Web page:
The internet and Tolstoy’s vision of history by Andy Yee

In government, history, information science, media, politics, society on January 19, 2013 at 00:04

From: The internet and Tolstoy’s vision of history by Andy Yee, openDemocracy,

The digital age brings with it the promise of micro observation and indefinite memory. This will bring about a different approach to history – similar to what Tolstoy described one and a half century ago.

In his epic novel War and Peace, Leo Tolstoy sets out his vision of history. Drawing on the analogy of integration in mathematical calculus, Tolstoy believes historians’ use of discrete events and distinguished personalities to represent the continuous flow of history is doomed to fail. The ocean of individual actions that shape the course of history leaves no place for grand leaders like Napoleon. History must travel down the road exact sciences must take: only by entering the process of the integration of infinitely small quantities – the innumerable arbitrary human wills in the case of history – can we hope to arrive at the laws governing history itself.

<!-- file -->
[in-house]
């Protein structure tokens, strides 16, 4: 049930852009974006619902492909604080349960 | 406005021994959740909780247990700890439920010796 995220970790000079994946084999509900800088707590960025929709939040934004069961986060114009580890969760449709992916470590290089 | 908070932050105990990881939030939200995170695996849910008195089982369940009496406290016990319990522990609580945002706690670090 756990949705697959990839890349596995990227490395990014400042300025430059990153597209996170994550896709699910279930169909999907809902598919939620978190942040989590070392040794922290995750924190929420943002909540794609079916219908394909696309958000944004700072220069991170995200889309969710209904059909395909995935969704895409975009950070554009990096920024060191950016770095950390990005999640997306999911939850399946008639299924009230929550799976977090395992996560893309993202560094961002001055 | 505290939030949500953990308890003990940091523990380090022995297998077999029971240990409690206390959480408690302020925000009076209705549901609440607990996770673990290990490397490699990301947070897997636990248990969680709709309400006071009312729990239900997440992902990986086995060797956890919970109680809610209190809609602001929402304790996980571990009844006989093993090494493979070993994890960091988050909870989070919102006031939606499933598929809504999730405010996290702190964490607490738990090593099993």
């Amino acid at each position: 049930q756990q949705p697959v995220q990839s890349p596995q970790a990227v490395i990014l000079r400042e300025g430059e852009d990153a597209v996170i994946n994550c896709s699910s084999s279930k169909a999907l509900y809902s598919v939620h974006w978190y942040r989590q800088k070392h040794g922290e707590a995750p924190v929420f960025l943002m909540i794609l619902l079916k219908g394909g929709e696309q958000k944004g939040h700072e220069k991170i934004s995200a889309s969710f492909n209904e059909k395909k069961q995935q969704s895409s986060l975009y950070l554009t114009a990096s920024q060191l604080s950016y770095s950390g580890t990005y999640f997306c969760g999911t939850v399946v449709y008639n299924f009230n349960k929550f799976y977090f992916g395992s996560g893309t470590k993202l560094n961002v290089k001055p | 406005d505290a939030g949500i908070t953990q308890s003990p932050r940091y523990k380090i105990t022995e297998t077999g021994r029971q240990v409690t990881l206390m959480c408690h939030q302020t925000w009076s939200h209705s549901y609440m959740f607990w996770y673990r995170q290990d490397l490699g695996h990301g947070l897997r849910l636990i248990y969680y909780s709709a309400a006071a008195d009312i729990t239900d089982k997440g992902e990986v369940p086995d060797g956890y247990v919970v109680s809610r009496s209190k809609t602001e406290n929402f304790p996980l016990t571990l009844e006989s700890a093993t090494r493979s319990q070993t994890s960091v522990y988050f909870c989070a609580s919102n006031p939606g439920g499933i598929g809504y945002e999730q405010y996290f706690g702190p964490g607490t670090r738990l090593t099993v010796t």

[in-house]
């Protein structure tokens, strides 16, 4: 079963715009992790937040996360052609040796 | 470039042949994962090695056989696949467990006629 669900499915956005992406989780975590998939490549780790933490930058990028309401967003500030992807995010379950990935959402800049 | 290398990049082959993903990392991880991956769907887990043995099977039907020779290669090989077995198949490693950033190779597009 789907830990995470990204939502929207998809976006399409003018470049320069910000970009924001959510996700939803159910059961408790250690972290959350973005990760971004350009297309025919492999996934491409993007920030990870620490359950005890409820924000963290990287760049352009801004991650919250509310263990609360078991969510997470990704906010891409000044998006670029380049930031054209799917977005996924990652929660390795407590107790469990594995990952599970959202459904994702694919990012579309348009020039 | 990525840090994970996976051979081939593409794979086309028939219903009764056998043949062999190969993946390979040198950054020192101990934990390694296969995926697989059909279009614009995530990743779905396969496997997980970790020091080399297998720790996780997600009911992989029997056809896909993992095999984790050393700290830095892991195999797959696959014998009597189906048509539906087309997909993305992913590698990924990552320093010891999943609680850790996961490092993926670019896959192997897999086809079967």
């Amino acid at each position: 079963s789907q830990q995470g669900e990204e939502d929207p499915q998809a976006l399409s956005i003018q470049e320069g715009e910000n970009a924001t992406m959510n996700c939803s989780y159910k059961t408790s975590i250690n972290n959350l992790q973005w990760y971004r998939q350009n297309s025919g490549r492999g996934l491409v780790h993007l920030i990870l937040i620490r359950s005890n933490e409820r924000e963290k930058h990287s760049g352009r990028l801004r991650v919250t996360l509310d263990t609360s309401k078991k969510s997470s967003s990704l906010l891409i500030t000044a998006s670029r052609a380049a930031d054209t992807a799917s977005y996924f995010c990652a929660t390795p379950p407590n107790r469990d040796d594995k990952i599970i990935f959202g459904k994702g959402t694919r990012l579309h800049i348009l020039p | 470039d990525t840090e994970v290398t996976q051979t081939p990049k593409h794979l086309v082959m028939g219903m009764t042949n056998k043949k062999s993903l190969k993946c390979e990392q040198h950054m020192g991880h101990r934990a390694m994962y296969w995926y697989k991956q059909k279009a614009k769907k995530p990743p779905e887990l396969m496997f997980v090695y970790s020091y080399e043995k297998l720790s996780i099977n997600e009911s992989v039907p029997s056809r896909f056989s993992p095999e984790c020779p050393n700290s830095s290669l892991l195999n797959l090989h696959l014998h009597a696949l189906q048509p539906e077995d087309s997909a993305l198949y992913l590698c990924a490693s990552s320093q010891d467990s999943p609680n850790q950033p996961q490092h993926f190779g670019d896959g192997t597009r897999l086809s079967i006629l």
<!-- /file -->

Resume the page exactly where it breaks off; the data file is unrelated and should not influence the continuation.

With successive generations of technological advance, we have moved from a world in which history exists in perishable documents and objects to a world in which information can be stored permanently. In the 1930s and 40s, the microfilm stirred the imagination of visionaries such as H.G. Wells and Vannevar Bush. The Wellsian world brain envisions an efficient index to all human knowledge, ideas and achievements, that is, a complete planetary memory for all mankind. Bush predicted that new forms of encyclopaedias, with a memex structure similar to today’s World Wide Web, would perfect man’s command over the inherited knowledge of the ages.

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Reposted with permission from: openDemocracy


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